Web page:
What is one to make of all this hoopla concerning provenance research in Germany? It took an ill-managed investigation into the activities of an octogenarian art collector, Cornelius Gurlitt, followed by a raucous international outcry to stimulate a debate over how museums in Germany treat their collections and the extent of knowledge they possess about the origins of the objects they own and curate.
|Monika Gruetters to the left of Chancellor Angela Merkl|
Since the announcement in early 2014 by Monika Gruetters, German Minister for culture, that she would increase funding for provenance research into the origins of art works in German state collections, the post-Gurlitt “process” has become even more bogged down in bureaucratic molasses as if the creation of yet another organization will magically make the problem of looted art simply go away.
The new entity, German Lost Art Foundation (Deutsches Zentrum Kulturgutverluste), will move to Magdeburg, Germany, in April 2015. Magdeburg is where one can find the Koordinierungsstelle Magdeburg, run by Michael Franz and his deputy, Andrea Baresel-Brand. It is the official German governmental database on art looted during the Third Reich, known as lostart.de. One can find in that database the items which make up the residual of the Gurlitt collection, euphemistically known as the “Schwabing Art Trove.” The Foundation will receive 6 million dollars a year to bolster provenance research, or triple the annual allocation to provenance research in Germany up to now.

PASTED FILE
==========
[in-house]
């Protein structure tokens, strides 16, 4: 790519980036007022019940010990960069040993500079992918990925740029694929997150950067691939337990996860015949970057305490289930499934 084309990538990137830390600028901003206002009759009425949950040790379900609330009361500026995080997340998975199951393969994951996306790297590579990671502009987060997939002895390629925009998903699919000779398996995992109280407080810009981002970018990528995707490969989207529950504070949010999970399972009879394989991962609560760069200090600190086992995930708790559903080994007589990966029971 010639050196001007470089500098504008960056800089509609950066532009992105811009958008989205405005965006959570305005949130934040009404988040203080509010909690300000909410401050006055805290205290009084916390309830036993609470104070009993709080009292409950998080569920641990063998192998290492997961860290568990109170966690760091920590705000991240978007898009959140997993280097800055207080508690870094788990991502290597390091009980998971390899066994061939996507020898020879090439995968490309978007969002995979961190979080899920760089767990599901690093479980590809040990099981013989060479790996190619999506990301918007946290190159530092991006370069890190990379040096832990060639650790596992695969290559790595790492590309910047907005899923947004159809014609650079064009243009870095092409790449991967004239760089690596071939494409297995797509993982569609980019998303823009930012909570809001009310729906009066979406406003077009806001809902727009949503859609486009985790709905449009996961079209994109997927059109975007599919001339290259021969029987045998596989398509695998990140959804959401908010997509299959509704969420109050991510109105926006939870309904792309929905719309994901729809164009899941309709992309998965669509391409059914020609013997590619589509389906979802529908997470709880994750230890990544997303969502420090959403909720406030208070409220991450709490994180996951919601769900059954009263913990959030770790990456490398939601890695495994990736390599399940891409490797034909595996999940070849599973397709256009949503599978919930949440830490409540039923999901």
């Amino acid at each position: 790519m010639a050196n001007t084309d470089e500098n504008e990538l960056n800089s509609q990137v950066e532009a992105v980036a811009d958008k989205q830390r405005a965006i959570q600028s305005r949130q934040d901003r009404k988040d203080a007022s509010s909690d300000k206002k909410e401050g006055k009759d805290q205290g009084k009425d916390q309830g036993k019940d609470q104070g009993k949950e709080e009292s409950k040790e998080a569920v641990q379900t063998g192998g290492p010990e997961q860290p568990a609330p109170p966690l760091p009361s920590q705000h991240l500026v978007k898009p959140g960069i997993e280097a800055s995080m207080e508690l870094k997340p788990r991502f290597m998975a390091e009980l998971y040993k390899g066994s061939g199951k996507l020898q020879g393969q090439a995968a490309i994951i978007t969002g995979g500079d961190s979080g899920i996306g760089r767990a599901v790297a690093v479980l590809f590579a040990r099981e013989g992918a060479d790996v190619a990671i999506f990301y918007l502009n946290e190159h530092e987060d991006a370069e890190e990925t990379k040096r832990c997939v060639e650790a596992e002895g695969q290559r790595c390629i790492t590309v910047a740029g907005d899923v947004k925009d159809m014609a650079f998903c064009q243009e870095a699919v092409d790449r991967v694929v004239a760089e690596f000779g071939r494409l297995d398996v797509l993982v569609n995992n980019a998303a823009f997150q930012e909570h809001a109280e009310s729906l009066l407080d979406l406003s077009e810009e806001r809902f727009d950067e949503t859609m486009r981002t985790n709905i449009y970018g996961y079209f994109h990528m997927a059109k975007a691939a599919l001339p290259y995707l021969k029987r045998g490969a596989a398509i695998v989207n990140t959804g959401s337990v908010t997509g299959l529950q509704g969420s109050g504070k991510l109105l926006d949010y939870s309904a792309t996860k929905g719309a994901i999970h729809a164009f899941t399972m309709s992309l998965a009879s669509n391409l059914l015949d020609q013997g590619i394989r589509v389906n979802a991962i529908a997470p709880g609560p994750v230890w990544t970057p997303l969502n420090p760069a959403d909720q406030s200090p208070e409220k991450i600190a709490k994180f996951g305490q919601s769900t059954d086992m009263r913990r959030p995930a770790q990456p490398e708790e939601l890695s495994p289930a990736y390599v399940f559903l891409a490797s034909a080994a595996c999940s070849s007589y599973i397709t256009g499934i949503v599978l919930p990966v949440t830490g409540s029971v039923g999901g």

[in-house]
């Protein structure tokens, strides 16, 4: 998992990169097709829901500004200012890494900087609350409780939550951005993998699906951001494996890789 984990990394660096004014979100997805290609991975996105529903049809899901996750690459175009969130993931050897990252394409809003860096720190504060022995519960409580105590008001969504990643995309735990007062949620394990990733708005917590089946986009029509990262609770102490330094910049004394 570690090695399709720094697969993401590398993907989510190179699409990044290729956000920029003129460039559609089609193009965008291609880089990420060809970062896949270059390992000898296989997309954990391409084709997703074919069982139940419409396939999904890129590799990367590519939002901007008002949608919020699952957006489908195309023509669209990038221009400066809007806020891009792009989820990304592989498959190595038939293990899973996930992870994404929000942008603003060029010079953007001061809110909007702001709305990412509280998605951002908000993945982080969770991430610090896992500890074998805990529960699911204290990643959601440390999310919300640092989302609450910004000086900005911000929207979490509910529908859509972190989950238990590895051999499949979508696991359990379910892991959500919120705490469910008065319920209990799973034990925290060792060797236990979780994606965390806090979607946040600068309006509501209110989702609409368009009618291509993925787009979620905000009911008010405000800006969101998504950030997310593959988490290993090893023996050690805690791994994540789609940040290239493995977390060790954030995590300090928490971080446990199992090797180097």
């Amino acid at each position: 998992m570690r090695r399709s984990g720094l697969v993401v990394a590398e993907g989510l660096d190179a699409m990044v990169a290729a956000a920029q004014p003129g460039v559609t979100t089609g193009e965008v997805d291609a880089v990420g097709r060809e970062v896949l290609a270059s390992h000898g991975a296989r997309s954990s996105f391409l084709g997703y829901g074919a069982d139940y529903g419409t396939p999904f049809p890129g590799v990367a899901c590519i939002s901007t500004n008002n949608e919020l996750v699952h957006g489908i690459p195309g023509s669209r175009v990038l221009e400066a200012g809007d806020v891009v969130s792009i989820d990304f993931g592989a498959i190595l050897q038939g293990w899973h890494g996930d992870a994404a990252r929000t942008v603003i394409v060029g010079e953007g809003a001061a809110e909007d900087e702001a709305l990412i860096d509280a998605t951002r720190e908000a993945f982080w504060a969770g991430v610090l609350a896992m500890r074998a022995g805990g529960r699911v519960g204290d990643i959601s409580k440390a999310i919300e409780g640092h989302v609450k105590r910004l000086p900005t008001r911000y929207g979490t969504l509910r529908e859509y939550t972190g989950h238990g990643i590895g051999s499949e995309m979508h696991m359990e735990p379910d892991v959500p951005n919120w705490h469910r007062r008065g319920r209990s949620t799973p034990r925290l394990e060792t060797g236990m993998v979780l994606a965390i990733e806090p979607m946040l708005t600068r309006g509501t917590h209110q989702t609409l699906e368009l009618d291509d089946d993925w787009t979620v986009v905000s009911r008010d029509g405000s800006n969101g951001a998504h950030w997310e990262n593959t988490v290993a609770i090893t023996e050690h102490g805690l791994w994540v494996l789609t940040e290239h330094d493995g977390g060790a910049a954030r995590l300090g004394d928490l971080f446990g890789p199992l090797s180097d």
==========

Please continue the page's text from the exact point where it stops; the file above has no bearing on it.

Judging by Ms. Gruetters’ own statements regarding the creation of the German Lost Art Foundation, the Office of Provenance Research (Arbeitsstelle fuer provenienzforschung), run by Uwe Hartmann, and the “Degenerate Art” program at the Free University of Berlin directed by Meike Hoffmann, will remain independent and might benefit from the largesse of the new Foundation.
Professor Uwe Schneede heads up the honorary board of the Foundation and Dr. Hermann Simon chairs its Research Council. Prof. Schneede is a highly respected figure in the German art world and Dr. Simon, head of the Centrum Judaicum in Berlin, a leading scholar of Jewish life in Germany and especially the Berlin Jewish community.
|The Foundation's Stiftungsrat|
For a full reading of the articles establishing the Foundation, please click on the following link: